Loving to read isn’t a guaranteed ticket to being good at reading comprehension. Although you may enjoy reading for pleasure, getting good marks at the reading comprehension in English exams requires more. Amongst the skills you will need is a keen eye for detail, good answering technique, and time management.
If reading comprehension is your Achilles heel, fret not! We’ll be sharing some helpful tips for each step of the way, starting from reading the passage, to answering techniques, and other useful strategies!
If you like tips like this, why not also consider joining an English tuition class? We offer Primary School English Tuition as well as English tuition for IP students in conducive small group classes to help you brush up on your English language skills and exam answering techniques. You can know more about our classes by getting in touch with us!
Tips for reading
Skim through the passage first
Learn to scan! This very first step is meant to give you a rough idea of what the passage is about. Don’t worry too much about getting all the details at this stage, as you don’t want to waste too much time.
Annotate the text
If it helps you remember or make connections, don’t be afraid to make notes on the text. You can summarise key points in the margins, or underline keywords as you go along. This will save you time when you are referring back to the passage to look for answers.
Read the questions, then reread the passage
Read through all the questions first before you read the passage a second time. During the second reading, you should be focusing on looking for the answers. Continue to make notes or underline answers when you locate them.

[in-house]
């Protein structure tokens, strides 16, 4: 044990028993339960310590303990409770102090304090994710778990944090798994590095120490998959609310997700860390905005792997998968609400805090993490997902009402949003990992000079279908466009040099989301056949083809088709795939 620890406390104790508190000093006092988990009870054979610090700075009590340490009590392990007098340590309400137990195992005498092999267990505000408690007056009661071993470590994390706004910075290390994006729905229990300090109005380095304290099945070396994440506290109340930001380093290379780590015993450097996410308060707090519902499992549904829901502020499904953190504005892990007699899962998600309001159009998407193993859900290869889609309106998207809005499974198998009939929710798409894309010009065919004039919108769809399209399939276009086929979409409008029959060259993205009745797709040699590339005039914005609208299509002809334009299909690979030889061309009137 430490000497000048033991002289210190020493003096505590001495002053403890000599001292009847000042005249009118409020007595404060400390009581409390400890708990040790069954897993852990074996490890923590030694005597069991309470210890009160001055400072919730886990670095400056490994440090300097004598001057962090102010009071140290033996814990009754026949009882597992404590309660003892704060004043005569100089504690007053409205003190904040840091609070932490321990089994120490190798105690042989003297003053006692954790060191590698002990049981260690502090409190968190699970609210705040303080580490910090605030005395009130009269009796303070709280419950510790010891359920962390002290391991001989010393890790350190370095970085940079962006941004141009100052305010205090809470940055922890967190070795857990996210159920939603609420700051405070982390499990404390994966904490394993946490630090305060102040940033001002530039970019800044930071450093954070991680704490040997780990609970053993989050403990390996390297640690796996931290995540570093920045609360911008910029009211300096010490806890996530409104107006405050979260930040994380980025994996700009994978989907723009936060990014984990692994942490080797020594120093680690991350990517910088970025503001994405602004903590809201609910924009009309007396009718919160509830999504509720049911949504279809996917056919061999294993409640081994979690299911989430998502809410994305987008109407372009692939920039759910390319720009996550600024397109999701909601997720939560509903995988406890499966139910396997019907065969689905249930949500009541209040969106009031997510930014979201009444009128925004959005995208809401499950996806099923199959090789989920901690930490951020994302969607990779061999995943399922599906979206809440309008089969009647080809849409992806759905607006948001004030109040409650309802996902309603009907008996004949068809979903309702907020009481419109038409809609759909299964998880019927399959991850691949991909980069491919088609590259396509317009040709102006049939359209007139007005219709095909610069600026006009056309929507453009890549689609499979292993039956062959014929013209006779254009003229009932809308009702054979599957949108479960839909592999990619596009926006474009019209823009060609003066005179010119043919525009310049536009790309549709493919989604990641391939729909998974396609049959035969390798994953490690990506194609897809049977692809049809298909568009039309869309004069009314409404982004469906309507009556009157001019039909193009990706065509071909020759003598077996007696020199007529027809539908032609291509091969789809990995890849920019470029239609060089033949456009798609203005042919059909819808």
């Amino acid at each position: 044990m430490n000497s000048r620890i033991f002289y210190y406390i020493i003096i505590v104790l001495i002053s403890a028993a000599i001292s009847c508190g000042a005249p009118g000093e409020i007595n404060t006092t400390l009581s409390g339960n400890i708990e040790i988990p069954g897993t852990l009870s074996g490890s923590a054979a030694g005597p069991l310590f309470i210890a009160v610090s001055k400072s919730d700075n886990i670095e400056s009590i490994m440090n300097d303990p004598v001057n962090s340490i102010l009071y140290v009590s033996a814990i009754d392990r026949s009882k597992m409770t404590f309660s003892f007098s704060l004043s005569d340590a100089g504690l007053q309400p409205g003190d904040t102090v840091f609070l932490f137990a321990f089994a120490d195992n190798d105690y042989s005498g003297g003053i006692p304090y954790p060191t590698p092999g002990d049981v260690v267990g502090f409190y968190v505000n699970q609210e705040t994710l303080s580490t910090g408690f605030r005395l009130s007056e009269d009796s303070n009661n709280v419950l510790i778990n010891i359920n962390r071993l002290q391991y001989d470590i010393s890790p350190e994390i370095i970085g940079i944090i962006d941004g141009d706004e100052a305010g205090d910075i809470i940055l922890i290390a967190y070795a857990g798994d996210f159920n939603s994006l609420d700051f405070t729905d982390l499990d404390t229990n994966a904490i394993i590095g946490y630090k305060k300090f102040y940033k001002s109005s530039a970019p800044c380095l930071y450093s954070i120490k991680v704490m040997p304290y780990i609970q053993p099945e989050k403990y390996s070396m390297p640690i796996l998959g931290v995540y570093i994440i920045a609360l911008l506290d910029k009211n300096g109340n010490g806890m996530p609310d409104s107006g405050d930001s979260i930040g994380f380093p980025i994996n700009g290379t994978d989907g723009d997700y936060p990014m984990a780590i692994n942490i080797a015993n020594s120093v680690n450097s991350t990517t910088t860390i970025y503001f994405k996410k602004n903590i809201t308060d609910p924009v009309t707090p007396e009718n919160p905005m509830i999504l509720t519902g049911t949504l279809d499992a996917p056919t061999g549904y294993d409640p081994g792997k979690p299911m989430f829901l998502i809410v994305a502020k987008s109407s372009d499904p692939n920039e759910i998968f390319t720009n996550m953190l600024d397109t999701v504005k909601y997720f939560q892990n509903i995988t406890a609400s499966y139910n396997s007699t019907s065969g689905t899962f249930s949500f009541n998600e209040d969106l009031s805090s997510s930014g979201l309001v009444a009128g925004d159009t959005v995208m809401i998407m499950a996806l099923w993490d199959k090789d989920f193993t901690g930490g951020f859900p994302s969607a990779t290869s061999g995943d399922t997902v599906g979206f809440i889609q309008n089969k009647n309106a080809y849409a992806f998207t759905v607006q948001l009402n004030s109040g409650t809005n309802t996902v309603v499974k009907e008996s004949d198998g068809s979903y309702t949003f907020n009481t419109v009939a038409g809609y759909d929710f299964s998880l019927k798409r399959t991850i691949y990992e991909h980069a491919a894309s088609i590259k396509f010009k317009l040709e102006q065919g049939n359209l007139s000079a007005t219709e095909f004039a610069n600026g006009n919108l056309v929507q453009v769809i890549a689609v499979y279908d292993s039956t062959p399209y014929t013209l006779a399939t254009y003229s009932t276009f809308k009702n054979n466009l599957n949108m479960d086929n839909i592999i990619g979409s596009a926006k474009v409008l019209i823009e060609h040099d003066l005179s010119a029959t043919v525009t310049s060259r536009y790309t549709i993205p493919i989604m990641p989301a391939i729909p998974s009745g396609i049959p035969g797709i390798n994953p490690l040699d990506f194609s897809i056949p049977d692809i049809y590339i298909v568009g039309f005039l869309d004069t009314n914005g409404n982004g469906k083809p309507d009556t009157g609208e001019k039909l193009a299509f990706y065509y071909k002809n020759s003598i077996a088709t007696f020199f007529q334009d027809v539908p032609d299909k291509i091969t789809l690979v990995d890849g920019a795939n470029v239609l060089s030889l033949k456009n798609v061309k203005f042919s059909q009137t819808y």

Tips for locating the answer:
Look for keywords
The easiest way to look for answers is to look out for keywords from the question that also appear in the passage. Sometimes, the question will not use the exact words from the passage, but synonyms of them. That’s why having a strong vocabulary is useful!
The questions are usually in order
For most primary school and PSLE-type comprehensions, the questions are ordered in the order that the answers in the passage can be found. Use this to your advantage! For example, if you can’t figure out question 5, but you have located the answer for question 4 and 6, you can guess that the answer for question 5 is probably in between where you found the other two answers. (However, take note: some questions are more inference-based, which means the answer can’t be directly found in the passage!)
Tips for answering the questions:
Answer in complete sentences
Your primary school English teacher would have told you by now: Your answer needs to be in a complete sentence. One-word answers or incomplete sentences will be penalised even though the content of your answer is correct.
Know when to paraphrase
For most comprehension questions, it is acceptable to use the same words as given in the passage. But when you see questions asking you to give the answer ‘in your own words’, that’s a sure sign you need to paraphrase.
Know when to quote
When the question requires you to take a quote from the passage, make sure you indicate it properly with quotation marks. Take note! A phrase is usually 7 words or less – don’t quote a whole sentence unless the question says to do so! Finally, ensure that your answer answers the question – don’t just leave the quote hanging.
Use the marks to guess how detailed your answer needs to be
Here is one helpful exam tip! If you ever wonder how much you need to write for your answer, or whether you’re spending too much time on one question, take a look at the mark allocation. Generally, the marks correspond to the level of detail required in the question. If you see a 1-mark question, don’t write too much or get stuck too long on it. For 2 mark questions, your answer should have at least 2 parts or points to it.
We hope you liked our survival guide to tackling English comprehension! These tips are useful across the board for primary school up till even JC General Paper exams. However, you can definitely expect the difficulty of the passages and questions to increase as you go up the levels. As with all things, practice and feedback is a big part of getting better at English comprehension.
If you haven’t already, engaging a tutor can help you spot areas for improvement and common errors much faster. This way, you can be on the way to making corrections and progress with greater speed and efficiency!